Book Review: “Critical Role – The Mighty Nein: The Nine Eyes Of Lucien” by Madeleine Roux


Cover of "Critical Role: The Mighty Nein - The Nine Eyes Of Lucien" by Madeleine Roux.
Cover of “Critical Role: The Mighty Nein – The Nine Eyes Of Lucien” by Madeleine Roux.

I’m back with another book review, and this time I’m reviewing “Critical Role – The Mighty Nein: The Nine Eyes Of Lucien” by Madeleine Roux! For those who are unaware of what Critical Role is, it’s a streaming show focused on tabletop RPG games, particularly Dungeons & Dragons. “The Nine Eyes Of Lucien” is from Critical Role’s second campaign in particular (the show is currently going through its third!). Here’s a quick summary so we know what the book is about:

“Lucien has always been able to spin a bad situation to his advantage. From his childhood on the dangerous streets of Shadycreek Run to his years living off the grid and learning blood magic from the Claret Orders, the charismatic blood hunter will find a way to get the upper hand.

When Lucien is on a job in the frozen wastelands of Eiselcross with his fellow mercenaries, a rough-and-tumble crew called the Tombtakers, fate leads him to a mysterious journal in the ruins of an ancient city. The book speaks of the Somnovem, nine beings who can grant Lucien power beyond imagining—if he is able to find them and free them from captivity.

Intrigued by this opportunity, Lucien pores over the journal—but the more he reads, the stranger things become. The nine whisper to him in dreams and waking visions. Time slips away, along with Lucien’s grasp on reality. And tattoos of red eyes begin appearing on his skin. . . .

With the ability to reshape the world within his grasp, Lucien ignores all warning signs. He has always bent fortune to his will, and nothing—not even death—will stop him now.”

Plot Development: 4 out of 5 stars

This book covers both Lucien’s development as it happens before the events of Campaign 2, but also during it as well. Granted, for those who haven’t seen all of Campaign 2 of Critical Role, this will also contain major spoilers for the Campaign itself. It does a great job of also covering Lucien’s origins and how he rose to power and formed the Tombtakers.

The pacing of the book does feel slow to develop in the first third, but picks up quickly after that. Additionally, those who already saw all of Campaign 2 will also know how this story ends. However, the book does lend into more of Lucien’s inner thoughts and his side of that story, which is something that no one would have access to knowing during the events of the main campaign. It also creates an oddly-satisfying negative character arc (one where the main character develops for the worse). It made me as a reader at least understand Lucien’s motivations and how he went as far as he did, even if I end up rooting against him at the end.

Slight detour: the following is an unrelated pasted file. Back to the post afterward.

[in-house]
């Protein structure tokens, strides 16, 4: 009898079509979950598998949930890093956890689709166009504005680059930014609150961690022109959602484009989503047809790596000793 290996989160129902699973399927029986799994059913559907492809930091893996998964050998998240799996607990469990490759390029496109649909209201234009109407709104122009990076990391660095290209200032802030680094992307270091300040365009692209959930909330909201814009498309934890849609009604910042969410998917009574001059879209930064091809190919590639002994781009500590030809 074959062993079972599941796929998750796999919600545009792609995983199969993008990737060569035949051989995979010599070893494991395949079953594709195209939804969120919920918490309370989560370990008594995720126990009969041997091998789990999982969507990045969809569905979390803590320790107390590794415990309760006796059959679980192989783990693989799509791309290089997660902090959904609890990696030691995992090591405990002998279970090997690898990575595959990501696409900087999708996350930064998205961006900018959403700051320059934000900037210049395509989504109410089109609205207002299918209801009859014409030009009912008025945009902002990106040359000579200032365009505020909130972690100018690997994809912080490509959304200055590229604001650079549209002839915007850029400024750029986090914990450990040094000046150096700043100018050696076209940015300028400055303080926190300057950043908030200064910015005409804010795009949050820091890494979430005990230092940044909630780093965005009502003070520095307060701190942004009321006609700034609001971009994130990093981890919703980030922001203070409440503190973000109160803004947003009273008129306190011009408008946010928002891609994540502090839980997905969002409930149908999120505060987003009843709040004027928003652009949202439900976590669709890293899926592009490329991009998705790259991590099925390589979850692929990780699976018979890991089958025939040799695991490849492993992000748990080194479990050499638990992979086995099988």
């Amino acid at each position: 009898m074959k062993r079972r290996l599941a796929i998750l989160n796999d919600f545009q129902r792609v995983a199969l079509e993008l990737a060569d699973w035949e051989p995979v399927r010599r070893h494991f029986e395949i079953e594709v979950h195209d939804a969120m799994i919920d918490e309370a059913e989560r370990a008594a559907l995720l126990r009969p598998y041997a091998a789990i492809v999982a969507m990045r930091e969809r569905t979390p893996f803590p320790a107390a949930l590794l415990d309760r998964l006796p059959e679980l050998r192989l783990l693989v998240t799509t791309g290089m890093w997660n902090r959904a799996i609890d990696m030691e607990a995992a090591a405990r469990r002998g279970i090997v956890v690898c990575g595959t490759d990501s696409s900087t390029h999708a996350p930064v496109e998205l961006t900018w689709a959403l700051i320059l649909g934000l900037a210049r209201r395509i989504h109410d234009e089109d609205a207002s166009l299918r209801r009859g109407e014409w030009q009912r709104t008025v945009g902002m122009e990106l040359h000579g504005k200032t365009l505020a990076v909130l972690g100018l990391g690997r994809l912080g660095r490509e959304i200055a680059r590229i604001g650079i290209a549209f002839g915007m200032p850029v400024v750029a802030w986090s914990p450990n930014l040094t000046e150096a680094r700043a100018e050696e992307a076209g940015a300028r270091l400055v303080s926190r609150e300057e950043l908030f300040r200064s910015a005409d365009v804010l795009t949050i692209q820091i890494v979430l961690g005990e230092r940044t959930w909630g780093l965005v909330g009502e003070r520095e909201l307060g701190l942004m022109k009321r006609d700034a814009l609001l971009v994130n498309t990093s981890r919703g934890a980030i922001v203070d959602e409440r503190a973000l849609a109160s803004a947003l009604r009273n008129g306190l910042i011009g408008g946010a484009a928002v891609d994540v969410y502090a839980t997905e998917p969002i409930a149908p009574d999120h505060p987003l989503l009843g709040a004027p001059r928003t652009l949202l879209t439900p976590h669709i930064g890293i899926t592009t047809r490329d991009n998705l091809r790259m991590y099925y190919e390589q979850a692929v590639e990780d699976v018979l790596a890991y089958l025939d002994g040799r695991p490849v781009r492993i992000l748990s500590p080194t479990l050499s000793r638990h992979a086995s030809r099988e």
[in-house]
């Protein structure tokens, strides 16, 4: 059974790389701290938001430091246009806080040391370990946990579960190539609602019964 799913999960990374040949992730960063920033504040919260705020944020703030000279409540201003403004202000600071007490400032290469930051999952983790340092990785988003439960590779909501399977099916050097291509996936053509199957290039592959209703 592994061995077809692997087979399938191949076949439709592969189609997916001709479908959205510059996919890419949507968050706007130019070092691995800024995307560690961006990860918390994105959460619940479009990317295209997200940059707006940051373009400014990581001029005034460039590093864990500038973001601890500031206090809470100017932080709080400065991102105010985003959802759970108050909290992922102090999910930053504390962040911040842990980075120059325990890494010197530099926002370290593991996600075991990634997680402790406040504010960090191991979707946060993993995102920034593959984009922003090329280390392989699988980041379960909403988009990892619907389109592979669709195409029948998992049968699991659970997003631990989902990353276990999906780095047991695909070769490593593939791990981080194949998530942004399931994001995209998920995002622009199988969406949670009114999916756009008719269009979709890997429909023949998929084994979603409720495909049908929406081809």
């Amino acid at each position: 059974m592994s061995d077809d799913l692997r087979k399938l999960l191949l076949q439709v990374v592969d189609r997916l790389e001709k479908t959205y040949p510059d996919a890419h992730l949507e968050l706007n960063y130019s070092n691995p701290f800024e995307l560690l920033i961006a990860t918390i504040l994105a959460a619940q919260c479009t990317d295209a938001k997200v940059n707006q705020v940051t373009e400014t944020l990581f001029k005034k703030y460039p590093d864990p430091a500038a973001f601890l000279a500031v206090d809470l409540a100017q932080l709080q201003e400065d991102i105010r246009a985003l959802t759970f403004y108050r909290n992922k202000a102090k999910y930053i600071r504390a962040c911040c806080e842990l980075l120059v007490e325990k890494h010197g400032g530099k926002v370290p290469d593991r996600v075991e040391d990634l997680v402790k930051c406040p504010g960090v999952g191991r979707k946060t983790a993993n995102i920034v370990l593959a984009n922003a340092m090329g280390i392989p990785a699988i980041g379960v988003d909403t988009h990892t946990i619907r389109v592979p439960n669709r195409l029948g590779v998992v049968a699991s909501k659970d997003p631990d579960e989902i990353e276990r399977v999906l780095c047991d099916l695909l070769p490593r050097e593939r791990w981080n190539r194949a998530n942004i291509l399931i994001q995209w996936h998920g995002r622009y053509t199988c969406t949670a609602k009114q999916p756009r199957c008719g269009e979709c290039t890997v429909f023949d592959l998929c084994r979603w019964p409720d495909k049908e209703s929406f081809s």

My main criticism of the plot’s pacing is that it’s quite slow at the beginning. Fortunately, it picks up more in the second half.

Character Development: 4.5 out of 5 stars

I enjoyed reading Lucien’s character development. From desperately trying to make a name of himself and survive to being corrupted by the Somnoven into its puppet without realizing it, it was interesting to read how it changed him and his personality so much. I also enjoyed reading more of how he and the Tombtakers worked with each other. In a way, they were a tight-knit group of their own. Perhaps they weren’t as close together as the Mighty Nein (the main characters of Campaign 2) became. But they were close enough that I could see how loyal they were to each other and how those loyalties were tested by the events of the book.

It’s also implied, in the latter half of the book, that Mollymauk still exists in Lucien in some form. Both converse with each other through internal thoughts during this part of the book. For those unaware (and yes this is a major spoiler but needs explaining for context), “Mollymauk” existed during the time that Lucien himself was dead. After Mollymauk died in Campaign 2, the Tombtakers went to bring back Lucien into his body. However, even after Lucien was brought back, Mollymauk still existed in the back of Lucien’s consciousness. This was something that the Mighty Nein exploited during their final battle with Lucien.

This final battle is also masterfully included in the final parts of the book. The inner conflict within Lucien, fighting with Mollymauk while being affected by the Somnoven, is an interesting dynamic to read overall.

Overall, I’m rating this book 4 out of 5 stars!

If you enjoyed watching Campaign 2 of Critical Role, this will definitely be worth reading to learn more about Lucien. However, readers unfamiliar with the Critical Role universe and its second campaign will probably not enjoy this as much.

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